by Hari Prasad Shreshta 4 April 2021
The motives behind the attractions of Nepalis in the United States seem to be a hardship, instability in Nepal, and better education, permanent residency, employment, and decent life opportunities in the United States.
In the 1970s, President Richard Nixon attempted to dash communism by wrecking a Himalayan hippie Shangri-La and a complete ban on marijuana in Nepal.
Two years after President Nixon declared an international “war on drugs,” Vice President Spiro Agnew visited Nepal. Months later, Nepal enacted the first anti-drug laws.
People of the western mountainous region of Nepal, who were reliant on the cultivation and sale of marijuana for their livelihood, fell into an extreme cycle of poverty and the local economy collapsed as a result of the ban on marijuana.
Rising poverty in remote areas of Nepal gave an opportunity for Maoist to persuade poor people to support them overthrow the government through violent activities to solve their problems. People in those areas favored Maoist thought and became part of their revolution. United States’ strategy to stop smokers and communism became inutile and sparked a Maoist blowback. During the Maoist insurgency, thousands of Nepalese applied for asylum in the US on political persuasion grounds.
The first recorded immigration from Nepal to America was in the 1940s, and only in 1957, Nepalese immigrants were identified by the US as their own special group. Before it, they fell under the broader category of other Asians, and records show that till the year 1996, the number of legal immigrants has stayed below 100 per year. The 1990s US census showed that 431 permanent citizenships were granted to the Nepali community.
In 1978, for the first time, when I traveled to the United States of America, under a government scholarship program with my three colleagues, by that time, it was considered a unique chance for the public in Nepal to visit there.
General Padma Bahadur Khatri was the ambassador of Nepal in the US. During our visit to various states, we also visited the Embassy of Nepal in Washington DC and met with ambassadors and diplomatic officials. The ambassador invited us for dinner in his residence and we were welcomed as an important guest.
Princess Jyoti Rajya Laxmi joined the dinner as chief guest with her husband Mr. Singh Bahadur Basnyat, First Secretary at the embassy, who was a good friend of one of my colleagues, Mr. Madan Raj Thapa. We enjoyed Nepali foods together with the princess, ambassador including family members and embassy officials.
The next day in Washington DC, Mr. Purushottam Shrestha, Second Secretary at Nepal embassy guided us on a city tour and shopping mall. The importance given by the embassy to us was subject of honor. During that time, there were hardly five hundred Nepalis in the United States and it was quite surprising to come across a Nepali there. However, if we analogize then and now, at present, the numbers of Nepalis in the US have exceeded four hundred thousand, as one of the fastest-growing communities.
Each year, over a million Nepalis, apply for an Electronic Diversified Visa (EDV) of the US and around 3000 get a green card under this program. To increase the diversity of immigrants, the US government has selected Nepal as one of the countries eligible for the DV Lottery. The US State Department selects countries that have sent less than 50,000 immigrants to the US in the last 5 years. The Immigration Act of 1990 established the current and permanent Diversity Visa (DV) program.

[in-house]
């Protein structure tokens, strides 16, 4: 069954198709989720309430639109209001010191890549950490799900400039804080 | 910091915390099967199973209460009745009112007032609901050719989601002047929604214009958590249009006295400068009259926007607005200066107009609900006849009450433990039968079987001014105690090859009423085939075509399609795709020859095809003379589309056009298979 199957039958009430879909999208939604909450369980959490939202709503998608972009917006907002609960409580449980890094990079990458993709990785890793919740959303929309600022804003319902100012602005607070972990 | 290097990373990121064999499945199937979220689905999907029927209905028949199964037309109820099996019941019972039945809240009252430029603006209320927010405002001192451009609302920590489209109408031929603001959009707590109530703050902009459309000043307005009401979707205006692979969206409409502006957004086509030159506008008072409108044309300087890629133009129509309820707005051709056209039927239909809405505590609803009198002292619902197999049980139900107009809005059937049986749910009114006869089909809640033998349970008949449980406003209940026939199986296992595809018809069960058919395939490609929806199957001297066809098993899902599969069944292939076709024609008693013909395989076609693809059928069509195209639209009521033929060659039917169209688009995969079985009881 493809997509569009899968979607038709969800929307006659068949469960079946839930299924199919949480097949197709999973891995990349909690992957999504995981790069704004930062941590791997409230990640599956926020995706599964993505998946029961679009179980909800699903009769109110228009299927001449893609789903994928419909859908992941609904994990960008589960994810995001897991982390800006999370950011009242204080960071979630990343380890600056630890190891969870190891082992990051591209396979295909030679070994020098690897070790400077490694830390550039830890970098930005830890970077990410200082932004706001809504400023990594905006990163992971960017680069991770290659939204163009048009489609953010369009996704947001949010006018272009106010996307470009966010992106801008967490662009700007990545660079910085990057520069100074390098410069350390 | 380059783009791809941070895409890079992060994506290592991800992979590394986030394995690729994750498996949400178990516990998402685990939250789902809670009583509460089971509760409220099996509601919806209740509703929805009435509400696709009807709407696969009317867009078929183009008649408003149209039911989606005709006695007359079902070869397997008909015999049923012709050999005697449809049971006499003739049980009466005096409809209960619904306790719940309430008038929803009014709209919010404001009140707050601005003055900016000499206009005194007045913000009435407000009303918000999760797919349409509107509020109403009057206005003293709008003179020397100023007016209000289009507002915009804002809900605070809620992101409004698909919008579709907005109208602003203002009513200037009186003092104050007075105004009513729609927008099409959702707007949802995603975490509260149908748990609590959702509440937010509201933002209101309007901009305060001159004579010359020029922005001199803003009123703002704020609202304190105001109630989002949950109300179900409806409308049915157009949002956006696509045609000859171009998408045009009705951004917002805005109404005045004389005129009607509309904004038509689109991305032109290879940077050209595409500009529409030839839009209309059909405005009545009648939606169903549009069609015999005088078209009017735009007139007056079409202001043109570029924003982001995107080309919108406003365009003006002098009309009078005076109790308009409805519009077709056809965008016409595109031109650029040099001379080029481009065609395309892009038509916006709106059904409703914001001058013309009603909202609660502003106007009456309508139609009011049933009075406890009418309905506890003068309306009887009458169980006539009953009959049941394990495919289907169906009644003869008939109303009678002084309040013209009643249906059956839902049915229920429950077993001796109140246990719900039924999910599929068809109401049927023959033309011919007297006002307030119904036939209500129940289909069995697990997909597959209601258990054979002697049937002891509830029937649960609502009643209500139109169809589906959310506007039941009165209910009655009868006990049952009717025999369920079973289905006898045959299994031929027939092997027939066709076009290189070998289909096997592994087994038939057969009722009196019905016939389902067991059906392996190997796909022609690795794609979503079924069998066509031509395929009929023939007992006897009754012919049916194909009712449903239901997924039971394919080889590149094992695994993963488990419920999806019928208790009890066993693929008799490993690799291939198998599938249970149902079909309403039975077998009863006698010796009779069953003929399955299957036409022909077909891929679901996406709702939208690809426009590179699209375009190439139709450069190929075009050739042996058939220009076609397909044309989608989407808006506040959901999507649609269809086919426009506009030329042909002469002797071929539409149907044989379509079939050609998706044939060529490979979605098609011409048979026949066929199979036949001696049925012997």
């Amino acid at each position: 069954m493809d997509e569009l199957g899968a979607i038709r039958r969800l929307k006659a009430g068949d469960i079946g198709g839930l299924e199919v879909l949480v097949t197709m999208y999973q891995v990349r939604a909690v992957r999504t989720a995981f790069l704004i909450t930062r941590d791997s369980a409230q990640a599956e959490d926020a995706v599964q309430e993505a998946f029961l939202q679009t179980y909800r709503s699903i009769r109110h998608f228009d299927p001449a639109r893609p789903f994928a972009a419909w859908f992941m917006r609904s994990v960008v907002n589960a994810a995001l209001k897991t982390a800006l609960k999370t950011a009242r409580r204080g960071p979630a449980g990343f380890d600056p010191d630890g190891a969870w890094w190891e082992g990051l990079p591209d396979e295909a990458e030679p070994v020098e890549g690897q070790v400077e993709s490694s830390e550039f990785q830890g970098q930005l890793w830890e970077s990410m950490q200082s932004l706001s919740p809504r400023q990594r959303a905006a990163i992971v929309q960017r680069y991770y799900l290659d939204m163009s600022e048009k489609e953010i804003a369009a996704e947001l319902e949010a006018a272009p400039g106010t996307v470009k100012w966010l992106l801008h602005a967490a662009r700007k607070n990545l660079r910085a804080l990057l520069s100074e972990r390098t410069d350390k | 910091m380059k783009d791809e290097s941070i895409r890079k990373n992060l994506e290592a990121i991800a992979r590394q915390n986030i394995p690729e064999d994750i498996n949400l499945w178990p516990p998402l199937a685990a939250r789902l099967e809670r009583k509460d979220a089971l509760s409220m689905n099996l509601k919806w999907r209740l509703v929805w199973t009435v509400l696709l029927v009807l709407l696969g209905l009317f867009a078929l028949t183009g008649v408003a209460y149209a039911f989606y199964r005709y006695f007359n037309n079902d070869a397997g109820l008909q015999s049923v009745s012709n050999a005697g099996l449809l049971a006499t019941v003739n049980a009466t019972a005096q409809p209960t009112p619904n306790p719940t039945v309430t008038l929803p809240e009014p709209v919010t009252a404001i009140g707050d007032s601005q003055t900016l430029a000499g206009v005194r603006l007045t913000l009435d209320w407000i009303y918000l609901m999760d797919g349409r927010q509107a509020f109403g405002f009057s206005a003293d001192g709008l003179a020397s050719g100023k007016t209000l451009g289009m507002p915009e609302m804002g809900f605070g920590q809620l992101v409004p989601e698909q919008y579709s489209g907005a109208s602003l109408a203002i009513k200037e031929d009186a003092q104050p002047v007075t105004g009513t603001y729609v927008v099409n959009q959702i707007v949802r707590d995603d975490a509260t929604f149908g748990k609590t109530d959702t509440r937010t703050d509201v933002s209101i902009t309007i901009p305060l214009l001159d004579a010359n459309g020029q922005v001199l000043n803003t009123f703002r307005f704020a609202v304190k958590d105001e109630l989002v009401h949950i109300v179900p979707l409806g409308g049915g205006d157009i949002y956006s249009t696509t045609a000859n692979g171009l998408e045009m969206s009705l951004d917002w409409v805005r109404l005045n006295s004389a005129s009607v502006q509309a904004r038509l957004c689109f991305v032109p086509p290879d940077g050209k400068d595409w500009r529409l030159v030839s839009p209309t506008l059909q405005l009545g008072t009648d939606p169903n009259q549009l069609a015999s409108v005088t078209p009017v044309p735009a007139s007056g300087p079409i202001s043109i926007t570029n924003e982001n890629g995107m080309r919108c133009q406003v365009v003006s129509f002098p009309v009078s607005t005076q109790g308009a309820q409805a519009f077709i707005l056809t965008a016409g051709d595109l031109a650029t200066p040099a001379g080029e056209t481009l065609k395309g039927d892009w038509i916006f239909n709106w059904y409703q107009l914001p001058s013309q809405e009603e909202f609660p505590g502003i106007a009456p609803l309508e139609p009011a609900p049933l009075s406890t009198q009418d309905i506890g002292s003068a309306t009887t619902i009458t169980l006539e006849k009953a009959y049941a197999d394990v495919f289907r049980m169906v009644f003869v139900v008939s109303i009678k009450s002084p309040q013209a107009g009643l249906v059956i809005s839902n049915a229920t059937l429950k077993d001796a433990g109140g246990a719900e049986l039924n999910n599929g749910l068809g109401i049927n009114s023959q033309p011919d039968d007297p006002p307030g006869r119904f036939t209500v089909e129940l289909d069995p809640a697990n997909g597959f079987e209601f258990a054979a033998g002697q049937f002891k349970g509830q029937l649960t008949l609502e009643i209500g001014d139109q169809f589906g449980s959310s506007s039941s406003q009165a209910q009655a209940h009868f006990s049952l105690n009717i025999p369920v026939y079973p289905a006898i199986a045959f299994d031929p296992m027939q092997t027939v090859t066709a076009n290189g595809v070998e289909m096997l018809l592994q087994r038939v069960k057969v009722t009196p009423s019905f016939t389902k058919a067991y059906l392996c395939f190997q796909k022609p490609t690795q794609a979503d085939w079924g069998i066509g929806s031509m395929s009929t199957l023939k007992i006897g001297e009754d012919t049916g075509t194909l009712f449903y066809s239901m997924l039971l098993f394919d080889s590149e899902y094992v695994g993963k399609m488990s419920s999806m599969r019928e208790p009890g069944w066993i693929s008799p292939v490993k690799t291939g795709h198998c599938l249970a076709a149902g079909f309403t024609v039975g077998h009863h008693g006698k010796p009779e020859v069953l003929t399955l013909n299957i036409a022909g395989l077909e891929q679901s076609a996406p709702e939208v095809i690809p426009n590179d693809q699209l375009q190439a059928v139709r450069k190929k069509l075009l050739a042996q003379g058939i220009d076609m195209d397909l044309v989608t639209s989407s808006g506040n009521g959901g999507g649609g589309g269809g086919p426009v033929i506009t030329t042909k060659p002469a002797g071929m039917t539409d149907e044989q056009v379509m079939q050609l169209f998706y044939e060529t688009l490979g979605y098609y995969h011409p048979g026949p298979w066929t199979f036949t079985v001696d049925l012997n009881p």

Previously, there were approximately 15,000 Nepali Temporary Protected Status (TPS) holders in the US, currently, this number came down to around 9000. People who receive TPS are generally not removable from the United States, can obtain an employment authorization document, and maybe granted travel authorization. Since June 24, 2015, for those who are residing in the USA their employment authorization document would be automatically extended.
And as of August 2018, there are approximately 60 Nepalis Deferred Action for Childhood Arrivals (DACA) recipients. DACA is a deferred action policy implemented by the Obama administration in June 2012. It is aimed at protecting qualifying young undocumented immigrants who came to the U.S. as children, temporarily shielding them from deportation and providing them work authorization with possible renewal every two years.
One of the first orders US President Biden signed “preserve and fortify” DACA protections for undocumented residents brought to the United States as minors. It also proposed comprehensive legislation that would strengthen and improve the immigration system, including expanding the DACA program and making it permanent while also providing a pathway to citizenship for Dreamers. The Trump administration sought unsuccessfully to end DACA, although that effort was thwarted by a series of court decisions culminating in last year’s ruling by the Supreme Court.
America has been a preferred destination for Nepali students as well. Over the last decade, the number of Nepalis in the US has increased steadily especially with the significant flow of Nepali students. Each year between 10000 to 15000 students come to different US universities for higher education. According to the International Education Exchange’s (IIE) Open Doors report, Nepal has consistently ranked among the top 20 countries as a place of origin for international students to the US. Nepalese students are among the highest percentage receiving university education in the US. Their accomplishment in science, technology, and math education seems equivalent or better compared to most countries.
Nepalis are one of the fastest-growing communities in the US. According to the South Asian Resource center and Setopati’s research, 3,15,980 Nepalese are living in the USA. This 2017’s research was based on Census Bureau, Homeland security, State Department, CDC, World Bank, Migration Policy Institute, International Education Exchange, Track immigration, NCCL, and UNHCR’s from 2010 to 2016’s data collection.
Moreover, according to UNHCR’s 2015 report, 84,800 Bhutanese Nepalese are living in the US.